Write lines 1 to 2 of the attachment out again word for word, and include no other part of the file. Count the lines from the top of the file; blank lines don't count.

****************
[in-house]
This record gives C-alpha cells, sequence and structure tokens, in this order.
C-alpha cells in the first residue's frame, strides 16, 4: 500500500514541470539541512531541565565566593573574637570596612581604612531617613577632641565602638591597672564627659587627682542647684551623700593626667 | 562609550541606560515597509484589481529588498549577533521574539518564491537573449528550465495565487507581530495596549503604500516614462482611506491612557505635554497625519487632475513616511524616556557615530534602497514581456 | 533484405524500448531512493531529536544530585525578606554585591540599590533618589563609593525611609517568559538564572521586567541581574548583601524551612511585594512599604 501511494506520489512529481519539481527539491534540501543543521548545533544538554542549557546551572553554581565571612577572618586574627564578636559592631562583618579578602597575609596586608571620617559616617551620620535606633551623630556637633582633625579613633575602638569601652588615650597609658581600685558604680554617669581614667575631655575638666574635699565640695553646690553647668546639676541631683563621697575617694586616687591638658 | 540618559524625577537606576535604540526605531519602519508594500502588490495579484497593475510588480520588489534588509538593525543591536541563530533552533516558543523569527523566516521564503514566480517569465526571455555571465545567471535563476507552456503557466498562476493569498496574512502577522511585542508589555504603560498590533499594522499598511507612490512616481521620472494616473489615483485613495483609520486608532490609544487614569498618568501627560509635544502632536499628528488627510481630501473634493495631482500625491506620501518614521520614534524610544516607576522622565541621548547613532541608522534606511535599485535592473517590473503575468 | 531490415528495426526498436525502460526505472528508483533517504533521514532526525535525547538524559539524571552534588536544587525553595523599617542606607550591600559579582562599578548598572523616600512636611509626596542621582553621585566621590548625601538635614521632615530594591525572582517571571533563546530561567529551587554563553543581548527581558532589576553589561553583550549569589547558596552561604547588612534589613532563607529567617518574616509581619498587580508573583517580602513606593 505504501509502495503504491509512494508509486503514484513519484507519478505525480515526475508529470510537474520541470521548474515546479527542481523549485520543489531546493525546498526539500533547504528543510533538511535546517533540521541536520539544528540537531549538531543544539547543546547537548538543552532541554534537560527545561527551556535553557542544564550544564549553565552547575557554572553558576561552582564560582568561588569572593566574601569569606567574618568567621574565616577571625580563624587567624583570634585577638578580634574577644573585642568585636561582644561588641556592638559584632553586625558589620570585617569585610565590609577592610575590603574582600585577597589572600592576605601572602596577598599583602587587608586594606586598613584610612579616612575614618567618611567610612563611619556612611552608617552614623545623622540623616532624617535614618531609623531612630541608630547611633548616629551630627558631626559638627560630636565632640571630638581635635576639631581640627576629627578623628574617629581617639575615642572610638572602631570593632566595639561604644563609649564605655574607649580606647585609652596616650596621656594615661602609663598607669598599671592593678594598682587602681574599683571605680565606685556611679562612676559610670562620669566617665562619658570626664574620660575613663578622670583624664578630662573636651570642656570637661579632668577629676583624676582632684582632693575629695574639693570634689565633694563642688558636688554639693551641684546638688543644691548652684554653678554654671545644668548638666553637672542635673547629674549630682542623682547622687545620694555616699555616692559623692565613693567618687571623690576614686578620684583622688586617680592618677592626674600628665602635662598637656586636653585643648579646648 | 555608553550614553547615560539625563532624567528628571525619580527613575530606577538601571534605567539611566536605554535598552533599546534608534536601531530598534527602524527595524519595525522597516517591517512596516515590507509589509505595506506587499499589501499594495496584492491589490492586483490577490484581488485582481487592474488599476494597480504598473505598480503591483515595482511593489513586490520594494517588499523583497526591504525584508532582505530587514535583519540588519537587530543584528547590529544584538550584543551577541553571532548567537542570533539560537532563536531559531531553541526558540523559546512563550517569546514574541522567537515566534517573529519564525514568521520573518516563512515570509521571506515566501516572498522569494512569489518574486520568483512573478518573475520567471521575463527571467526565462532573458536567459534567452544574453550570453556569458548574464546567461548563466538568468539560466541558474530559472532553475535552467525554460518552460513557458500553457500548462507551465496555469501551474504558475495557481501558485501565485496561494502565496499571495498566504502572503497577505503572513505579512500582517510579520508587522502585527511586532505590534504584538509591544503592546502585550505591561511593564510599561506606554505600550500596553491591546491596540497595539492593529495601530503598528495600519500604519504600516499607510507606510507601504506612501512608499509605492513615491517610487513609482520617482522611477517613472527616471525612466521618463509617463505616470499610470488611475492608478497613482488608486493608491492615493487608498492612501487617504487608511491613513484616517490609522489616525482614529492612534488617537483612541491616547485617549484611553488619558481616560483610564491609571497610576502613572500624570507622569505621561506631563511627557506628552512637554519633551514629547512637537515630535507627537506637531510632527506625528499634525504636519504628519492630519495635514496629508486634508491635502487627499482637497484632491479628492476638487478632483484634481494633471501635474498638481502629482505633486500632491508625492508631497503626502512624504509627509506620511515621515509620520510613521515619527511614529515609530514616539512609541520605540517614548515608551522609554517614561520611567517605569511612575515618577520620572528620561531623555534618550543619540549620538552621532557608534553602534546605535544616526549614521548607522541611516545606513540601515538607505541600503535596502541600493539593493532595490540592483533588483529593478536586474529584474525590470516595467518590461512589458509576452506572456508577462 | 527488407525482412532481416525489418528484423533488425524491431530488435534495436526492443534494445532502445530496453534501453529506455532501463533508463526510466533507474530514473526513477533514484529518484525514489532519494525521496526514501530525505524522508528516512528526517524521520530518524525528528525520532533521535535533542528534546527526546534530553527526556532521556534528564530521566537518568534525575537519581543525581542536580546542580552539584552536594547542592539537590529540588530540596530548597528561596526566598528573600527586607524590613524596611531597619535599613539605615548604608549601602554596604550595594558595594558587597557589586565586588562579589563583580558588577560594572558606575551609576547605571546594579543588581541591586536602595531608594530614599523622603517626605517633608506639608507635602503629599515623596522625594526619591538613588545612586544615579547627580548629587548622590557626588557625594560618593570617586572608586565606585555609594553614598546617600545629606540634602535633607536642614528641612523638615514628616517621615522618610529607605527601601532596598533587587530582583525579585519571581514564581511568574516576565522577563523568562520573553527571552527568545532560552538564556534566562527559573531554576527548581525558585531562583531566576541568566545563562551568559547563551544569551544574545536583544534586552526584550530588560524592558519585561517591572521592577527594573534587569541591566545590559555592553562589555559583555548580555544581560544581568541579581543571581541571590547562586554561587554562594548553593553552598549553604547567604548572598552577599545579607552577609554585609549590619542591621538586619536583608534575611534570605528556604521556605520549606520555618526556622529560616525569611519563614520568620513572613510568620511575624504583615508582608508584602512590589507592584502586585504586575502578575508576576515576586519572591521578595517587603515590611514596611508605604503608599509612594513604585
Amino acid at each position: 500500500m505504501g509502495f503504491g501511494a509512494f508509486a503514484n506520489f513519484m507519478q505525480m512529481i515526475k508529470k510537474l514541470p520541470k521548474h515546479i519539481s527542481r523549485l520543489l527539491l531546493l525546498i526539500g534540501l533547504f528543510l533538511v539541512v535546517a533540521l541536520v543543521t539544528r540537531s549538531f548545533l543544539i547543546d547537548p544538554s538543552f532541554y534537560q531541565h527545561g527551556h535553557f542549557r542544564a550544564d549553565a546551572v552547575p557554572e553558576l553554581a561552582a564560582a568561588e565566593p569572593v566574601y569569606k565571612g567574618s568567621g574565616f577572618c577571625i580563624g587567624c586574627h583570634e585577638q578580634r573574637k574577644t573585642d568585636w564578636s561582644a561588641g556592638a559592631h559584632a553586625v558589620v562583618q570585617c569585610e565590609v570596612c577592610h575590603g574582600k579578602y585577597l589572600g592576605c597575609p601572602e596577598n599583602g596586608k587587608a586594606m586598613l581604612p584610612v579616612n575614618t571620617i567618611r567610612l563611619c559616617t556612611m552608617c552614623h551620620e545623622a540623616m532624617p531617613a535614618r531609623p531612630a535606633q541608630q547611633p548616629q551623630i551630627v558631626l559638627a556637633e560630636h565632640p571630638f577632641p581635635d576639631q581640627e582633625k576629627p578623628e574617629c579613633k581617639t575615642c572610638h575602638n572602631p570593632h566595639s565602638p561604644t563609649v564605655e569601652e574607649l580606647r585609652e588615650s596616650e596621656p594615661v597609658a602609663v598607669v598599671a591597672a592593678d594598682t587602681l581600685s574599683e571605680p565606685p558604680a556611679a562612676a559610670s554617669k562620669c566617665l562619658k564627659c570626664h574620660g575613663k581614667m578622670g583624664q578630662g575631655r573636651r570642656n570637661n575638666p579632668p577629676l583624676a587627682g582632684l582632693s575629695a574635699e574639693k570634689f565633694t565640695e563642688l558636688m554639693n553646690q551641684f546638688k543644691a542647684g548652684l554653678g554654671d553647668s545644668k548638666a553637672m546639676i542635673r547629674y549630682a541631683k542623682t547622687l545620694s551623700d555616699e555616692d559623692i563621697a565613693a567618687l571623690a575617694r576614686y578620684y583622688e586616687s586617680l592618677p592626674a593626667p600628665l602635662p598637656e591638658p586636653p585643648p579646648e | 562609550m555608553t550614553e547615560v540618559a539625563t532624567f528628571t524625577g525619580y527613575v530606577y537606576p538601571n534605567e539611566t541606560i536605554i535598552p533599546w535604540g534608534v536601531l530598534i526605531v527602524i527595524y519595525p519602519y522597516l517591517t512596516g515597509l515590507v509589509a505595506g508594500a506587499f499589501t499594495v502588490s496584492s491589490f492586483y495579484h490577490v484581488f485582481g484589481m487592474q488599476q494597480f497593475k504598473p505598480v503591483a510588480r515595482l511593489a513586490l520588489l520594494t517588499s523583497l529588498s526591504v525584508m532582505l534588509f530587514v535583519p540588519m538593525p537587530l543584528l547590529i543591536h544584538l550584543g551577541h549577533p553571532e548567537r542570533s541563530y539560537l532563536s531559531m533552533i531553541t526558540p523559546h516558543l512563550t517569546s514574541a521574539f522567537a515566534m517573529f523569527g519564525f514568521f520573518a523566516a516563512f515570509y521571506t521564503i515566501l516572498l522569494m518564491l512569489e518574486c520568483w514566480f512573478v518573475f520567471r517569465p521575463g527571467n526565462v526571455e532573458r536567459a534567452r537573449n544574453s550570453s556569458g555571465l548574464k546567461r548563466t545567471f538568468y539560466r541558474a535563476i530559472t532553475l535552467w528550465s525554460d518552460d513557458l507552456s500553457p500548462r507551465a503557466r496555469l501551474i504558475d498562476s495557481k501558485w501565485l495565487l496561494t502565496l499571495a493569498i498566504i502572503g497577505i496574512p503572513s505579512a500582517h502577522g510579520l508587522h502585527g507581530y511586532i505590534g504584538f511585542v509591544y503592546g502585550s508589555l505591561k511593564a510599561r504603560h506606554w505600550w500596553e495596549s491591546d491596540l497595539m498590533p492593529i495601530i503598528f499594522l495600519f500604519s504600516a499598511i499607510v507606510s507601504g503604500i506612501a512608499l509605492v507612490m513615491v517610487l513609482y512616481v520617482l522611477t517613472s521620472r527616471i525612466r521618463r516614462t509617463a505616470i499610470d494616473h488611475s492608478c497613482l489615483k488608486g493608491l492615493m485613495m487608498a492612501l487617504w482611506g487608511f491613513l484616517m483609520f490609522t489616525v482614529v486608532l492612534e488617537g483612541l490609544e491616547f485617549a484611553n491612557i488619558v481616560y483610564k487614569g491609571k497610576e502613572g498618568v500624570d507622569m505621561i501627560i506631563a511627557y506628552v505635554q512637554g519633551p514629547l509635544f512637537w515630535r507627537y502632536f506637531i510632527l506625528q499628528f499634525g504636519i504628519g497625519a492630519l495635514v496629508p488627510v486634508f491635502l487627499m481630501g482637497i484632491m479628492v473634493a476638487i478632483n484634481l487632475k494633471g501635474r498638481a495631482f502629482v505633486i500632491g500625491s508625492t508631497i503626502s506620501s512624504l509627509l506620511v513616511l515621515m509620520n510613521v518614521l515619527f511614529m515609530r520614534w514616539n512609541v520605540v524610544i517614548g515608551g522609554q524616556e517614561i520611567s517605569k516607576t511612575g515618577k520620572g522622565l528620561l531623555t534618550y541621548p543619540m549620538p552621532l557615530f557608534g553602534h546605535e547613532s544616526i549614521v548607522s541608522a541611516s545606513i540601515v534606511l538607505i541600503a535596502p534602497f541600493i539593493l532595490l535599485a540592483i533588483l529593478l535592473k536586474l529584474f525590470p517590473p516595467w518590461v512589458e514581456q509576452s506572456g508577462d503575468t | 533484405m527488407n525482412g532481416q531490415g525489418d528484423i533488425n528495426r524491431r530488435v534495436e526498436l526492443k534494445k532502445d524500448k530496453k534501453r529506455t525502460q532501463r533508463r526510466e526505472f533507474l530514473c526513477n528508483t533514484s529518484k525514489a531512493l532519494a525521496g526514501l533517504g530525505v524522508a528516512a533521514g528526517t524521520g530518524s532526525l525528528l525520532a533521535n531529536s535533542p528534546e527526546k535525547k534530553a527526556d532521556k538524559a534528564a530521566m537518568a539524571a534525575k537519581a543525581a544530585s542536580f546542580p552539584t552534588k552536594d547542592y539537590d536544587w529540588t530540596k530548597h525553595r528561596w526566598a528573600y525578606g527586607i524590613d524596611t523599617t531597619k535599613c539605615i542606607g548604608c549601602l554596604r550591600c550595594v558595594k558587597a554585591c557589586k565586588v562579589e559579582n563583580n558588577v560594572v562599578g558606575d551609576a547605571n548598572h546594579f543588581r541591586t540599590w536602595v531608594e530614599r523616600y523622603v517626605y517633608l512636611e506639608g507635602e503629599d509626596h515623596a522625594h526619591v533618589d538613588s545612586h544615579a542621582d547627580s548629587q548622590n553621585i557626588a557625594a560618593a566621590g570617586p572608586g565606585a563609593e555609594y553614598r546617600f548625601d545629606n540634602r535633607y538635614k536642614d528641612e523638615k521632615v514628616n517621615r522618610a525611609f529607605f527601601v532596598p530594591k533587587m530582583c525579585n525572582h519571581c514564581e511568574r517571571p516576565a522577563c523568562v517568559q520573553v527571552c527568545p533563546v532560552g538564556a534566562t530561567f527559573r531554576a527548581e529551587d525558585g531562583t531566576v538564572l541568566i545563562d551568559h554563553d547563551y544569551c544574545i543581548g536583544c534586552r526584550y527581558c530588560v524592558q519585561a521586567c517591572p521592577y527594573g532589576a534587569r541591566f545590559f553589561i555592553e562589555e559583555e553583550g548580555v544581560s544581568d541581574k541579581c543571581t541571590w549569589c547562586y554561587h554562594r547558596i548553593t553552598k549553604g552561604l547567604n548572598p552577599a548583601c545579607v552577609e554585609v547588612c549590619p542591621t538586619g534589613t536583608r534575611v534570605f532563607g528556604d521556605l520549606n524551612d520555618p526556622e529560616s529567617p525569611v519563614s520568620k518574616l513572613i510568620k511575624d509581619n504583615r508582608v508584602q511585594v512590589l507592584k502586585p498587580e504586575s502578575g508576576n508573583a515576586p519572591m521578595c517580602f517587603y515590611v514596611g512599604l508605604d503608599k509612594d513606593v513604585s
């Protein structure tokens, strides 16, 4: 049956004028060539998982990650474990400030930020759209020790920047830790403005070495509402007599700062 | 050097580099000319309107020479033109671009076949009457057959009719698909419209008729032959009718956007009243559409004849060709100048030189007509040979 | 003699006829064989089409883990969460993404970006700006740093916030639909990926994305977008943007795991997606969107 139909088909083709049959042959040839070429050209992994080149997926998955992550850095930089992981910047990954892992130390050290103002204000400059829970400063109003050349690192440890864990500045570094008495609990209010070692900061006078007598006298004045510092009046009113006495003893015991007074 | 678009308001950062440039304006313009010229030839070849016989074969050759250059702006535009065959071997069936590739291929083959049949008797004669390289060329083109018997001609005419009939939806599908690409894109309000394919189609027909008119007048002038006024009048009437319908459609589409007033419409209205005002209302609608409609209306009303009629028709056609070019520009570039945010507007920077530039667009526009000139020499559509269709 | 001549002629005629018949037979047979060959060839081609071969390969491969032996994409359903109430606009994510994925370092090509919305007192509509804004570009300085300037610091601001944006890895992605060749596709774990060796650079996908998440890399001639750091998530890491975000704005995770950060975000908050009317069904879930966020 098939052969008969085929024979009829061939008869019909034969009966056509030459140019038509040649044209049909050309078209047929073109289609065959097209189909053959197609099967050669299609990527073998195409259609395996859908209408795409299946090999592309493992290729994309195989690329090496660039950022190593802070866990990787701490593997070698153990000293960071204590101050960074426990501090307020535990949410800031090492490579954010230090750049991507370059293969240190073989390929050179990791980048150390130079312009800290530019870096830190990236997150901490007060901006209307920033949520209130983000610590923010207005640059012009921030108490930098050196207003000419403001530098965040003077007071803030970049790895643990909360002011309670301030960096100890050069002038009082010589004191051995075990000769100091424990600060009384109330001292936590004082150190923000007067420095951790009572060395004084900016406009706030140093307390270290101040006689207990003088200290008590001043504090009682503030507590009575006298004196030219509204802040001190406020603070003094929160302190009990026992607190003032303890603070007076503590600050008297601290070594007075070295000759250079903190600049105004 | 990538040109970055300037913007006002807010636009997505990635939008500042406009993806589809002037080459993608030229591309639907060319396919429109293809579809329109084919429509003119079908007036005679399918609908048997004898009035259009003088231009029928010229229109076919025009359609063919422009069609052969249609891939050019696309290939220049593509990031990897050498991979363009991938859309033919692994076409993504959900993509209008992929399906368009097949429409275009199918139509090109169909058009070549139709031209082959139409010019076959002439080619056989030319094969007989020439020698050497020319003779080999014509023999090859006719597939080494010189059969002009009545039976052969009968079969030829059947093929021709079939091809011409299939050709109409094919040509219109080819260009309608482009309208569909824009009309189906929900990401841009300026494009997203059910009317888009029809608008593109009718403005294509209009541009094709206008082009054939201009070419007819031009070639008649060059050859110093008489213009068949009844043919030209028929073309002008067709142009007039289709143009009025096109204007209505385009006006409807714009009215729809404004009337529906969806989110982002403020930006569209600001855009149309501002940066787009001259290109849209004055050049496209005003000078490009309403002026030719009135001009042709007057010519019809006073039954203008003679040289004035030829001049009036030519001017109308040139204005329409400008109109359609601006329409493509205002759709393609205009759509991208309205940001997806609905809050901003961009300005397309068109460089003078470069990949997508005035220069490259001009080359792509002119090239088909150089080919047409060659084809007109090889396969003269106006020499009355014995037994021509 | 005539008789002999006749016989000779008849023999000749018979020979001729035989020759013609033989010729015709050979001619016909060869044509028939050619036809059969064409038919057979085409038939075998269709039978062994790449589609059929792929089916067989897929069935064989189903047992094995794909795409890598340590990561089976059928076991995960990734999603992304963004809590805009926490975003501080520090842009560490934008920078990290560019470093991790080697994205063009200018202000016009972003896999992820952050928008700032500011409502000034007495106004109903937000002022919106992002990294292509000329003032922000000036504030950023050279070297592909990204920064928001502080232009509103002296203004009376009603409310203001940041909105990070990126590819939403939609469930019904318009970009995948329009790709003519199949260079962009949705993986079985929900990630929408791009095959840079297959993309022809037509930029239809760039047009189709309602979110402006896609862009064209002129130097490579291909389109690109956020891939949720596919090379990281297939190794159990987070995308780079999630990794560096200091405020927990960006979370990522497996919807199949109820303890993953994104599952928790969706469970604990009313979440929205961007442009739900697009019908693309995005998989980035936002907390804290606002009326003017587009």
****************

[in-house]
This record gives C-alpha cells, sequence and structure tokens, in this order.